The Trans-Mississippi and International Expositions of 1898–1899

The Trans-Mississippi and International Expositions of 1898–1899

Art, Anthropology, and Popular Culture at the Fin de Siècle

Edited by Wendy Jean Katz

516 pages
35 photographs, 33 illustrations, 3 maps, 6 tables, index

Hardcover

February 2018

978-0-8032-7880-6

$65.00 Pre-order

About the Book

The Trans-Mississippi Exposition of 1898 celebrated Omaha’s key economic role as a center of industry west of the Mississippi River and its arrival as a progressive metropolis after the Panic of 1893. The exposition also promoted the rise of the United States as an imperial power, at the time on the brink of the Spanish-American War, and the nation’s place in bringing “civilization” to Indigenous populations both overseas and at the conclusion of the recent Plains Indian Wars. The Omaha World’s Fair, however, is one of the least studied American expositions. Wendy Jean Katz brings together leading scholars to better understand the event’s place in the larger history of both Victorian-era America and the American West.

The interdisciplinary essays in this volume cover an array of topics, from competing commercial visions of the cities of the Great West; to the role of women in the promotion of City Beautiful ideals of public art and urban planning; and the constructions of Indigenous and national identities through exhibition, display, and popular culture. Leading scholars T. J. Boisseau, Bonnie M. Miller, Sarah J. Moore, Nancy Parezo, Akim Reinhardt, and Robert Rydell, among others, discuss this often-misunderstood world’s fair and its place in the Victorian-era ascension of the United States as a world power.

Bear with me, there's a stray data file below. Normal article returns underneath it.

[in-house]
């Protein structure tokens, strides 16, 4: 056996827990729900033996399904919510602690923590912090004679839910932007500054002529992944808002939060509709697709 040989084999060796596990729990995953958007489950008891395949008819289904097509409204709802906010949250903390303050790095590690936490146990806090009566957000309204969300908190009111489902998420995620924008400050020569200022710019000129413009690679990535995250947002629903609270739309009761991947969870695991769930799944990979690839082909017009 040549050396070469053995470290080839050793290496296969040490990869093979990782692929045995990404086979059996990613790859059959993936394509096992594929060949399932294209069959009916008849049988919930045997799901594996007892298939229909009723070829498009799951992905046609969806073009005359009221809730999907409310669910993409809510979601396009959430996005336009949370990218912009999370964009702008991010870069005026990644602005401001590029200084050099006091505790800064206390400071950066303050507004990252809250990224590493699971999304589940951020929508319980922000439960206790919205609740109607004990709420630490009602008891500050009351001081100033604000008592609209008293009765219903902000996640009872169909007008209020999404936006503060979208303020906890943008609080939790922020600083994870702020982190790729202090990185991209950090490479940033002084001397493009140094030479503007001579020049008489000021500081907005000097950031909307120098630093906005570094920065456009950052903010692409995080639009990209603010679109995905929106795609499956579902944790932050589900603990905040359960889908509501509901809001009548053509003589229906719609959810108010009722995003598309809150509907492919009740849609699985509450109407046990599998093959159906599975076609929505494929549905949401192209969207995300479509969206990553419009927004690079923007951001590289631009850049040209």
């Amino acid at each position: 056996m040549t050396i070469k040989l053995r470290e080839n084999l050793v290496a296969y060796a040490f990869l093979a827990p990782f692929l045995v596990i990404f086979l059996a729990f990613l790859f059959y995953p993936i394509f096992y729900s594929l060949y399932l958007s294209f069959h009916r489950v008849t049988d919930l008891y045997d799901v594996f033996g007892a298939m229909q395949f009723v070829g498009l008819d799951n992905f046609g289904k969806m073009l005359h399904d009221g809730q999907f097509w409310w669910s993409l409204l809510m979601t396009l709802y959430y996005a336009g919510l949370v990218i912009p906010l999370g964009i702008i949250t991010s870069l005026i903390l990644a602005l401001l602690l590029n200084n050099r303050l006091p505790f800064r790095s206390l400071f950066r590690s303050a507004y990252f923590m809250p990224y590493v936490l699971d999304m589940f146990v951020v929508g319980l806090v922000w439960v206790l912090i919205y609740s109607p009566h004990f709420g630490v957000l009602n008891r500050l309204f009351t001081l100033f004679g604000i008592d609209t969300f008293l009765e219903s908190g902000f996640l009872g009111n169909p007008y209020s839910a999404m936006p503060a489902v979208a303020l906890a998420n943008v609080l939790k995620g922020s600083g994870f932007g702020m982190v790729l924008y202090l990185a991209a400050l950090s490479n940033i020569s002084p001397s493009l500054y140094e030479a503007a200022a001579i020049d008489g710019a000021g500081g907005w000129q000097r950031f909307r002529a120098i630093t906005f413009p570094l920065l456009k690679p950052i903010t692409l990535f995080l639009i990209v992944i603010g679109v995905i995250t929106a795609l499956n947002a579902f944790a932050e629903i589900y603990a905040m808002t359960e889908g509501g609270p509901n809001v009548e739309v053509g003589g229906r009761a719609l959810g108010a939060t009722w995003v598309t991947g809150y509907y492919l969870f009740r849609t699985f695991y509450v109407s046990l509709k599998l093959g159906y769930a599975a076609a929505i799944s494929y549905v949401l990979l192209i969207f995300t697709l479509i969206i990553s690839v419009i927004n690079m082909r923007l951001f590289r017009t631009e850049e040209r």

Author Bio

Wendy Jean Katz is an associate professor of art history at the University of Nebraska–Lincoln. She is the author of Regionalism and Reform: Art and Class Formation in Antebellum Cincinnati and the coeditor of Regionalism and the Humanities (Nebraska, 2009).
 
 
 
 

Praise

“This is an excellent collection that offers insight into the social and cultural history of these Omaha fairs and into the way that popular culture offered a venue for the construction of both U.S. imperial aims and regional identity during the Progressive Era.”—Abigail Markwyn, associate professor of history at Carroll University and author of Empress San Francisco: The Pacific Rim, the Great West, and California at the Panama-Pacific International Exposition  
 

Table of Contents

Contents
List of Illustrations
List of Tables
Introduction: America’s Jewel in the Crown
Robert W. Rydell
1. “The Great American Desert Is No More”
Sarah J. Moore
2. The Trans-Mississippi and International Exposition Commemorative Stamp Issue
Bonnie M. Miller
3. Women and Art in the Passing Show
Wendy Jean Katz
4. Trilby Goes Naked and Native on the Midway
Emily Godbey
5. Condensed Loveliness
Tracey Jean Boisseau
6. Indigenous Identities in the Imperialist Imagination
Akim Reinhardt
7. Exposition Anthropology
Nancy J. Parezo
8. Hawaiʻi and the Philippines at the Omaha Expositions
Stacy L. Kamehiro and Danielle B. Crawford
Afterword: The Art of the Historian
Timothy Schaffert
Selected Bibliography
Contributors
Index

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